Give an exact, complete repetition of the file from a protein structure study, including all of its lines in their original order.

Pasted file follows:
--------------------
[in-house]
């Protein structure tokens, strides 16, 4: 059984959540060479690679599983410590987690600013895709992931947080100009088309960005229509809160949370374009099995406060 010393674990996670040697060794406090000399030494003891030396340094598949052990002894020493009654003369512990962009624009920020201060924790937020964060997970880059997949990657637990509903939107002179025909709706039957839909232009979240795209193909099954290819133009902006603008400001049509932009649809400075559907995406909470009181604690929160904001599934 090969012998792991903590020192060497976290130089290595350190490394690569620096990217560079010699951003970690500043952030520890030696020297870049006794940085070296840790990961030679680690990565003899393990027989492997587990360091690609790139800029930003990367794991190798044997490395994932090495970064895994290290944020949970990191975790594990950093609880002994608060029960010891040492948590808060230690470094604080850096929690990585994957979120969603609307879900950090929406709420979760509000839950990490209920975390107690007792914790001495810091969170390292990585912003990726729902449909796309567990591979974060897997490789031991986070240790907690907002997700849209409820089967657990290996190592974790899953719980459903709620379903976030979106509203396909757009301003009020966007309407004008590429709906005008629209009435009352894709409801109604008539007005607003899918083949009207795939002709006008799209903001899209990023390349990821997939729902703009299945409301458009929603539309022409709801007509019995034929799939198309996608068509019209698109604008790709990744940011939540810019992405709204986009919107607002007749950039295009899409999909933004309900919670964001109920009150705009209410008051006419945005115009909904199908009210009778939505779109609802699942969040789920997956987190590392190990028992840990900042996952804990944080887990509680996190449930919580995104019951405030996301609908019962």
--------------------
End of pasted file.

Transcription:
[in-house]
């Protein structure tokens, strides 16, 4: 059984959540060479690679599983410590987690600013895709992931947080100009088309960005229509809160949370374009099995406060 010393674990996670040697060794406090000399030494003891030396340094598949052990002894020493009654003369512990962009624009920020201060924790937020964060997970880059997949990657637990509903939107002179025909709706039957839909232009979240795209193909099954290819133009902006603008400001049509932009649809400075559907995406909470009181604690929160904001599934 090969012998792991903590020192060497976290130089290595350190490394690569620096990217560079010699951003970690500043952030520890030696020297870049006794940085070296840790990961030679680690990565003899393990027989492997587990360091690609790139800029930003990367794991190798044997490395994932090495970064895994290290944020949970990191975790594990950093609880002994608060029960010891040492948590808060230690470094604080850096929690990585994957979120969603609307879900950090929406709420979760509000839950990490209920975390107690007792914790001495810091969170390292990585912003990726729902449909796309567990591979974060897997490789031991986070240790907690907002997700849209409820089967657990290996190592974790899953719980459903709620379903976030979106509203396909757009301003009020966007309407004008590429709906005008629209009435009352894709409801109604008539007005607003899918083949009207795939002709006008799209903001899209990023390349990821997939729902703009299945409301458009929603539309022409709801007509019995034929799939198309996608068509019209698109604008790709990744940011939540810019992405709204986009919107607002007749950039295009899409999909933004309900919670964001109920009150705009209410008051006419945005115009909904199908009210009778939505779109609802699942969040789920997956987190590392190990028992840990900042996952804990944080887990509680996190449930919580995104019951405030996301609908019962």